To compare adolescents’ reports of sexual and contraceptive behaviors between the National Survey of Family Growth (NSFG) and the Youth Risk Behavior Survey (YRBS).
For each survey, we estimated the year- and sex-specific prevalence of sexual and contraceptive behaviors among a comparably defined sample of US respondents ages 15–19 currently attending high school. We used logistic regression to test for changes in prevalence from 2007–2019 and conducted sensitivity analyses to investigate between-survey differences.
We found differences in both prevalence and trends between the YRBS and NSFG when limited to a comparably defined sample. Compared to the NSFG, adolescents in the YRBS were more likely to report being sexually experienced, less likely to report use of prescription methods for both sexes, and less likely to report condoms among males. Only the YRBS estimated significant declines in sexual experience for both sexes, and significant increases in prescription methods and declines in condom use among males. Differences between surveys in the prevalence of specific contraceptive methods reflected greater combined use of methods in the NSFG. We identified differences in question-wording and other aspects that may influence these differential patterns.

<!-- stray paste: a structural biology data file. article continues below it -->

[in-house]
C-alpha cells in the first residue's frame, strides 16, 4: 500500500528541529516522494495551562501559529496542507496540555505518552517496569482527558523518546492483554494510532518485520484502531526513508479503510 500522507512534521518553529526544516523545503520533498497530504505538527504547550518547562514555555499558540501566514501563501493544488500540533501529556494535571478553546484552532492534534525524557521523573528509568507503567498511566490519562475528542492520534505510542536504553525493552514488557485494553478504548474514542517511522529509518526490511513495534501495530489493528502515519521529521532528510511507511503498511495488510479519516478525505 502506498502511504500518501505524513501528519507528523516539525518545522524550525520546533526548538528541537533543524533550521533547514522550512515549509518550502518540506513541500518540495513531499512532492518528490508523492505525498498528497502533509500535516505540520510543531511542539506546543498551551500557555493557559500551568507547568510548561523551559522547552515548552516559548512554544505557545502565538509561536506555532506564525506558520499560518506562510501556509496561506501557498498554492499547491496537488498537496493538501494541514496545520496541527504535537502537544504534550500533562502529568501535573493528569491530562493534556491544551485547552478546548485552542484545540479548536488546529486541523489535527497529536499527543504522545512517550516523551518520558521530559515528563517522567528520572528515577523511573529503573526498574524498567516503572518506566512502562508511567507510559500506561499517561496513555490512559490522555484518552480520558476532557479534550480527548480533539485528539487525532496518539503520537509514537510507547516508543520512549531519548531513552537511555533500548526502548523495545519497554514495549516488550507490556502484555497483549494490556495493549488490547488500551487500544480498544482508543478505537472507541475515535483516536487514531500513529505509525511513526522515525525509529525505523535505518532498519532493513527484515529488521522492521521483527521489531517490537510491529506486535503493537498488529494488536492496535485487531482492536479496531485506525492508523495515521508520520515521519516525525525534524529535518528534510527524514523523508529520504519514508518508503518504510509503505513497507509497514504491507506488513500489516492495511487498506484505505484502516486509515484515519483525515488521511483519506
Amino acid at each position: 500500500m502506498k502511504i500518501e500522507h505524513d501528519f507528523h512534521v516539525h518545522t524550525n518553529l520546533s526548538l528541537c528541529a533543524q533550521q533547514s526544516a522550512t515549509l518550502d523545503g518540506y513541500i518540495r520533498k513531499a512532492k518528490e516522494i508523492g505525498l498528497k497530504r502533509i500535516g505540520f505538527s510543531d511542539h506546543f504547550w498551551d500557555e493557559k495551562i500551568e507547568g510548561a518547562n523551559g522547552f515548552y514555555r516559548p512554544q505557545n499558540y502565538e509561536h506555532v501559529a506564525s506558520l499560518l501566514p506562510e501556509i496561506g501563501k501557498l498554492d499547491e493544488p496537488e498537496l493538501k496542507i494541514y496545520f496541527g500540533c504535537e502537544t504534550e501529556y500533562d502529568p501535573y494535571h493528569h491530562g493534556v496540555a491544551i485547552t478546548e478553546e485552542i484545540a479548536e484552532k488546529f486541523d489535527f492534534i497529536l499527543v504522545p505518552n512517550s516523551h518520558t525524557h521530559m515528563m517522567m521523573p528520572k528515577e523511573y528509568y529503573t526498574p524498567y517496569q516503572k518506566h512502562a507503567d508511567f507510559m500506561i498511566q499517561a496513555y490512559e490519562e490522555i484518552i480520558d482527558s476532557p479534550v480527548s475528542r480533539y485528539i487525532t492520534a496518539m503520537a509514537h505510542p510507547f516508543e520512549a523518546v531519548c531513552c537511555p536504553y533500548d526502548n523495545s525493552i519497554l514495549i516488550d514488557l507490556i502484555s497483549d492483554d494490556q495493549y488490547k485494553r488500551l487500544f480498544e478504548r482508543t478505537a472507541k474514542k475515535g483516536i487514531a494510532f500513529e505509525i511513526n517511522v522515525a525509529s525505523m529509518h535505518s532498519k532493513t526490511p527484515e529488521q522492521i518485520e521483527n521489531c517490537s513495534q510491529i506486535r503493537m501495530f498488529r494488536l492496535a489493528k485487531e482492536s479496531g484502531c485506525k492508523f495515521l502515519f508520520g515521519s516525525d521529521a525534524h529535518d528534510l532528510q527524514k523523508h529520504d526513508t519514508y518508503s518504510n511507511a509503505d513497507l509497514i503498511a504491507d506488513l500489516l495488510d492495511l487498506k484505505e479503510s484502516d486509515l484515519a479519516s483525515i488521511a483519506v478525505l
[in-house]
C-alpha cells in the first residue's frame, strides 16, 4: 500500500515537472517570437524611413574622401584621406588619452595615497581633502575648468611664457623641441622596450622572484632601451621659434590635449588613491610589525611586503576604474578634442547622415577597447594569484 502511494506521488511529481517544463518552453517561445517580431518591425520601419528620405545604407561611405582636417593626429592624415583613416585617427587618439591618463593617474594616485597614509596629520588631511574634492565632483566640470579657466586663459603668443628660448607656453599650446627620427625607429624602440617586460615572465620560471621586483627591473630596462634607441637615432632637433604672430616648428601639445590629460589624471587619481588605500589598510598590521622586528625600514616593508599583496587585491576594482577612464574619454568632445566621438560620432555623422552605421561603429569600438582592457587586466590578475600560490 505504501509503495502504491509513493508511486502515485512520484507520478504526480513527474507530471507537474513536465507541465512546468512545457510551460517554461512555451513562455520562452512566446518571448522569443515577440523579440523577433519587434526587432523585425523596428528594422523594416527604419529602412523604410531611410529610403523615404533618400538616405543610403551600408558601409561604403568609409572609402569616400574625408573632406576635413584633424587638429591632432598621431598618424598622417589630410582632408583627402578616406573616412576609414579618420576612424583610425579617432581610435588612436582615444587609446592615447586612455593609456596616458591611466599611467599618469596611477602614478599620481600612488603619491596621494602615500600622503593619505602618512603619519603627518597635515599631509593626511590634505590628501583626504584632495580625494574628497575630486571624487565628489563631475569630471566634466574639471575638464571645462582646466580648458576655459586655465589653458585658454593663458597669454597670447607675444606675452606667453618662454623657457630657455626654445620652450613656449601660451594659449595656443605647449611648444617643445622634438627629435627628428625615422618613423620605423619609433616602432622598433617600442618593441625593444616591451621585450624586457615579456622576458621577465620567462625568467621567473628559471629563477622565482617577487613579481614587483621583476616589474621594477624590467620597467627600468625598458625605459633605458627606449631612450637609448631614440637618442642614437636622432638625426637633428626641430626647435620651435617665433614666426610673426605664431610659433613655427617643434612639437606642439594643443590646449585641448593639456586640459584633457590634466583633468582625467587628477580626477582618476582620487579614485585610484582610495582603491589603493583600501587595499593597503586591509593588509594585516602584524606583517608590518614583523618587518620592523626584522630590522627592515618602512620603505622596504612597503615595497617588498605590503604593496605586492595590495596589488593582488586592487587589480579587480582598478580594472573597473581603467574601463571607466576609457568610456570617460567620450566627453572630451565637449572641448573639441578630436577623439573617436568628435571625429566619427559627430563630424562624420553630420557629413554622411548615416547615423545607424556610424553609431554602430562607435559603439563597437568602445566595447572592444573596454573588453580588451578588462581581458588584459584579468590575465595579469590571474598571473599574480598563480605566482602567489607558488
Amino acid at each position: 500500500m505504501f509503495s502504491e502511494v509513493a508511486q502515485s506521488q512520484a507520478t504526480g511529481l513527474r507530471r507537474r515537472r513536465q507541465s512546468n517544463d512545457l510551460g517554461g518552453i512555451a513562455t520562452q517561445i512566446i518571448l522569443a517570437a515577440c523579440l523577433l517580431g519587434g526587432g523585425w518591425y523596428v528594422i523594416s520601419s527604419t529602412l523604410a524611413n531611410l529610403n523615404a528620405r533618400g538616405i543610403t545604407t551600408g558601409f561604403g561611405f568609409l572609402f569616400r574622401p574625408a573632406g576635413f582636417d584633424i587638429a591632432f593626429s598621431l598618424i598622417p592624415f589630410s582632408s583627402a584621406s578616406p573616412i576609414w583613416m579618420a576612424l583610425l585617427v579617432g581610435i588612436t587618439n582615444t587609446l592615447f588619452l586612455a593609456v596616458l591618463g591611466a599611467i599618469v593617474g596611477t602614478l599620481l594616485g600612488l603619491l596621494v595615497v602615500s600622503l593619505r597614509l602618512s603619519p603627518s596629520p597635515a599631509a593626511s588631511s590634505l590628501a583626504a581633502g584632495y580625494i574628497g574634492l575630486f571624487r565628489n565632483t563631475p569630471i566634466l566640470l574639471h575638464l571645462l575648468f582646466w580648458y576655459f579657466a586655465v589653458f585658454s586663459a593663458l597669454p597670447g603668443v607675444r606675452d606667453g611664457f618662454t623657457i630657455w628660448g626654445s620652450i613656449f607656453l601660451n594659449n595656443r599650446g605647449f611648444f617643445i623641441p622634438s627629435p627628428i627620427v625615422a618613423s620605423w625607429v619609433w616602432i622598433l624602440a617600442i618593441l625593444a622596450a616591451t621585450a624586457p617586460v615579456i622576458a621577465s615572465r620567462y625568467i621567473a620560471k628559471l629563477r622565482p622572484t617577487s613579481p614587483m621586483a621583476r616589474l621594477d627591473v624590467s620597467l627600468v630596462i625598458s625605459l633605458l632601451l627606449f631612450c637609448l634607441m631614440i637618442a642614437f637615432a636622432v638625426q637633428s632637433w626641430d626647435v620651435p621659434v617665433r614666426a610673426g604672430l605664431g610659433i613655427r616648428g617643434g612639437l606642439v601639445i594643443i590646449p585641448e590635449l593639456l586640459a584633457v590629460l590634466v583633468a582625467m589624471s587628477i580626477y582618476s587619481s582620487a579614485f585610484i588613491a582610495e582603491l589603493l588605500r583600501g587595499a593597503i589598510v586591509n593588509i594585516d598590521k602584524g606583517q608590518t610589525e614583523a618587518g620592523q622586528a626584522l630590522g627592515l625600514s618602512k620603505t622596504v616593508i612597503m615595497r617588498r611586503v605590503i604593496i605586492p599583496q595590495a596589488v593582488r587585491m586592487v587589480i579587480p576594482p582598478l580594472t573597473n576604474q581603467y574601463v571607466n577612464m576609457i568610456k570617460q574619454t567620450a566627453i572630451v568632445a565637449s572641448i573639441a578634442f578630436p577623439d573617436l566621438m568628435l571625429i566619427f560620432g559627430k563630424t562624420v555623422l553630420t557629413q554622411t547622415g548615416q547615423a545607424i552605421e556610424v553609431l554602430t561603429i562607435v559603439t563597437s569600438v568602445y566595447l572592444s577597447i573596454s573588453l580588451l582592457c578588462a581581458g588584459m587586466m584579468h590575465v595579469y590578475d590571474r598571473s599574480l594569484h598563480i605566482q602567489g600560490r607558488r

The NSFG and YRBS produced inconsistent prevalence estimates and trends for sexual and contraceptive behaviors among in-school adolescents. Further efforts to improve these national surveillance systems are critical to inform policy and research efforts that support adolescent sexual and reproductive health and wellbeing.